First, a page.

Meek's Cutoff

Movies, Drama
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Meek's Cutoff
The fact that ‘Meek’s Cutoff’, the new film by lauded American indie darling Kelly Reichardt, could loosely be called a ‘western’, suggests that the grassroots critical success of her previous two films – ‘Old Joy’ (2006) and ‘Wendy and Lucy’ (2008) – has allowed her to broaden her scope. Nevertheless, this is just as rich, nuanced, mysterious and low key as anything she’s made. Again she requires audiences to look beyond the images being shown and the words being spoken to discover the film’s concealed political suggestions and understated emotions. And yet, at times, ‘Meek’s Cutoff’ feels like Reichardt may have chosen to juggle too many balls, as she sometimes neglects to include the pithy inflections that give the characters in her earlier films such history, vulnerability and humanity.

It’s 1845, and the film traces three families who are steering ox wagons across the arid Oregon planes. They are in search of new long-term dwellings, but in the short term, just some water, vegetation or signs of life would be enough. We join them at a point when they’ve chosen (perhaps wrongly) to heed the advice of Stephen Meek (Bruce Greenwood), a grizzled, worldly good-ol’-boy who’s taken them on a dangerous short cut to their promised land. The interminable rhythmic creak of the wagon wheel which – alongside an ambient drone – makes up much of the film’s soundtrack only accentuates the struggle at hand. It is also indicative of the fact that some may see the film as slow, uneventful and repetitive, while others will see it as meticulous, sensitive and possessing a consoling certainty of its purpose.

Paul Dano, Michelle Williams, Shirley Henderson, Zoe Kazan and Will Patton make up the bulk of this group of unhappy pilgrims whose dire fortunes hit a crossroads when they capture a Native American who some suspect will cut off their skins in the night, and others think will be of use to their onward journey. But their captive remains inscrutable, giving no sign that he comprehends their aspirations or whether he is supportive of them or not.

Jon Raymond’s rambling, naturalistic script circumvents conventional scenarios as characters rarely enter into studied discourse about their plans, blurt out themes or exchange romantic platitudes for the sake of the camera. The ‘drama’ (if that isn’t too strong a term) springs from the most mundane of human activities, such as the way the women comport themselves as they walk, or the burst of energy that erupts when they think they’ve found water (though it ends up being undrinkable).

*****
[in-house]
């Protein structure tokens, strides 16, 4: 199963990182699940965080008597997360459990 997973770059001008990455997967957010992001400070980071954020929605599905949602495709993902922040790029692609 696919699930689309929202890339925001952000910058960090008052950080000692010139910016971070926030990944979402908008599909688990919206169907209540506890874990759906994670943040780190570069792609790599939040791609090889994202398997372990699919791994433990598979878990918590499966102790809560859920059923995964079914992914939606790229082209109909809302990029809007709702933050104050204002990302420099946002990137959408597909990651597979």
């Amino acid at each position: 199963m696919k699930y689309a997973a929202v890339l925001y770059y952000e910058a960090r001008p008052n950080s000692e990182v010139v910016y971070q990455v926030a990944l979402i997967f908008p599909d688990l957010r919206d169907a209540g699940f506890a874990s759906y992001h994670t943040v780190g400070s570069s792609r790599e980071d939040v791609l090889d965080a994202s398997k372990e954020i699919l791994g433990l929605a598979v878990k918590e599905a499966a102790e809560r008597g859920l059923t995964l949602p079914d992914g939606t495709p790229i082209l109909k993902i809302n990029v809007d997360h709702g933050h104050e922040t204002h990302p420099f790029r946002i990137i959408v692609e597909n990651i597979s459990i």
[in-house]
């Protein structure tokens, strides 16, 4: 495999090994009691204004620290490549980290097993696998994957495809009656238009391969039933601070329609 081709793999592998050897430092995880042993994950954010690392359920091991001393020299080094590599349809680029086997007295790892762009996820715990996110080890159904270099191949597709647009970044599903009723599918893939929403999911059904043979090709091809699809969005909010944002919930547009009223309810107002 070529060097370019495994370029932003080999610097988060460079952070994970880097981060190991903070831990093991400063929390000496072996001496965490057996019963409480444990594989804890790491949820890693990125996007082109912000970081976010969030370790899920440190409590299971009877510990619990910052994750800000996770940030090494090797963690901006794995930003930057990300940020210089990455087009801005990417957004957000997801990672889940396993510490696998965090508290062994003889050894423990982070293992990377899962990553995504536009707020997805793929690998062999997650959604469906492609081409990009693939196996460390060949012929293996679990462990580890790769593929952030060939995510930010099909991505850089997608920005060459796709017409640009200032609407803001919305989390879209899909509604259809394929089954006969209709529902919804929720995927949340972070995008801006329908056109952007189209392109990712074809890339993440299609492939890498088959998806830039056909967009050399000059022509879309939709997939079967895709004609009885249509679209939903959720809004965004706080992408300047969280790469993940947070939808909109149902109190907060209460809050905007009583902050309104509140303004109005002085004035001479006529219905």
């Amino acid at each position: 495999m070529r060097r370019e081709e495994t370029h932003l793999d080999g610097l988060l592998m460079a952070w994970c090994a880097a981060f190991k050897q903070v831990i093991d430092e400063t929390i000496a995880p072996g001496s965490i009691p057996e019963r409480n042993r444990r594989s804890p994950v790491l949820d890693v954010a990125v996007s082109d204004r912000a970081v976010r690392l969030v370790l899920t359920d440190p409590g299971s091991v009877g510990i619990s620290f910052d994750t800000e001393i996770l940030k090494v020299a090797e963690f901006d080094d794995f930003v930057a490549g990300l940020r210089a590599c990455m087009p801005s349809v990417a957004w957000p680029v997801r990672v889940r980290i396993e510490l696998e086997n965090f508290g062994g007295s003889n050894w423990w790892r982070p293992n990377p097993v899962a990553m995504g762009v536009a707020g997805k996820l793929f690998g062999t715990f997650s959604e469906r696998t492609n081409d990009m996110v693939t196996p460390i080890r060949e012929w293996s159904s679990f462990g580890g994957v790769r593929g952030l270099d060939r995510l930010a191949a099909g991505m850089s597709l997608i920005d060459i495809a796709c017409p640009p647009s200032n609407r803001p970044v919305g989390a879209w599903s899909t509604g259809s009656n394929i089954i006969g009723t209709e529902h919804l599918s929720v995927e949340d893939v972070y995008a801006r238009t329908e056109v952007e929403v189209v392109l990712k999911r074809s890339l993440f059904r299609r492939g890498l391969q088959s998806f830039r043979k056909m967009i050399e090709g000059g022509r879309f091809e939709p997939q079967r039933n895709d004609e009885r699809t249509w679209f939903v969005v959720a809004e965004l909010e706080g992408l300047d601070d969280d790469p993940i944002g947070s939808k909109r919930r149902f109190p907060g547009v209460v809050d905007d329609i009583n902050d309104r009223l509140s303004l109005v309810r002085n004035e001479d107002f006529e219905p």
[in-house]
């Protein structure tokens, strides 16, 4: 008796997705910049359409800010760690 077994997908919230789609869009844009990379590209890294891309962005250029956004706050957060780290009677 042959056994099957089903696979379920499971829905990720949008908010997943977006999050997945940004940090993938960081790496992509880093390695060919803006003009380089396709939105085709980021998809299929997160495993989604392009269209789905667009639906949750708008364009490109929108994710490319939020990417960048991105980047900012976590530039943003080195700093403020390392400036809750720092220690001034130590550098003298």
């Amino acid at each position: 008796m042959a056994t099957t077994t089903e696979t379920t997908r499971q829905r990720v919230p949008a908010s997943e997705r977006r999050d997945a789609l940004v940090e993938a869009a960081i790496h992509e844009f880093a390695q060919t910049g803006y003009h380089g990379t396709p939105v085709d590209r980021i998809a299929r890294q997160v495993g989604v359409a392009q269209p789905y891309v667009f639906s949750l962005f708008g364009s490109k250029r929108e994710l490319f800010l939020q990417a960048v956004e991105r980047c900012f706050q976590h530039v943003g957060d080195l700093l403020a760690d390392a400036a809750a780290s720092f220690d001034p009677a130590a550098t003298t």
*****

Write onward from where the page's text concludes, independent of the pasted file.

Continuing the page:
On one viewing, it’s tough to pinpoint the film’s specific intentions. It could be read as a number of things. Is it a feminist slant on the western? A simple chronicle of the suffering of immigrants in the US? A film that lambasts our desire for material goods? Or even a sparse study of the sublime indifference of nature towards our desire for self-preservation? It’s a film open to interpretation, but the broad themes of trust and communication stand out. Can we really accept information filtered through other minds? Does our cultural upbringing affect the way we perceive simple facts? Is there such a thing as pure truth? One might even want to see the film as a political allegory, which – to quote Bruce Springsteen – states that, ‘Blind faith in your leaders, or in anything, will get you killed.’

The technical aspects of the film are all up to Reichardt’s distinctive and atmospheric standards. Vast panoramas are framed – somewhat bizarrely – in Academy ratio (a square, rather than the western widescreen staple) which goes some way to affirm that this is not your average genre picture. It also has a rough, sand-blasted beauty to it, especially the shots of the three women in their pretty, brightly coloured gowns and bonnets against the infinitely-rolling landscape. It’s difficult to judge the performances in the film, as there simply aren’t any. Reichardt includes little in the way of exposition – though Meek’s tall tales of his past adventures make him the most obvious ‘character’ – and the relationships between families, husbands and wives, and even parents and children are refined to their purest nub. The Native American talks and gestures, but communication is never achieved. In that sense, he remains an enigma to the members of the wagon train, just as the film’s American speaking characters remain something of an enigma to us.

By: David Jenkins

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Release details

Cast and crew

Director: Kelly Reichardt
Cast: Michelle Williams
Bruce Greenwood
Will Patton
Zoe Kazan
Paul Dano
Shirley Henderson
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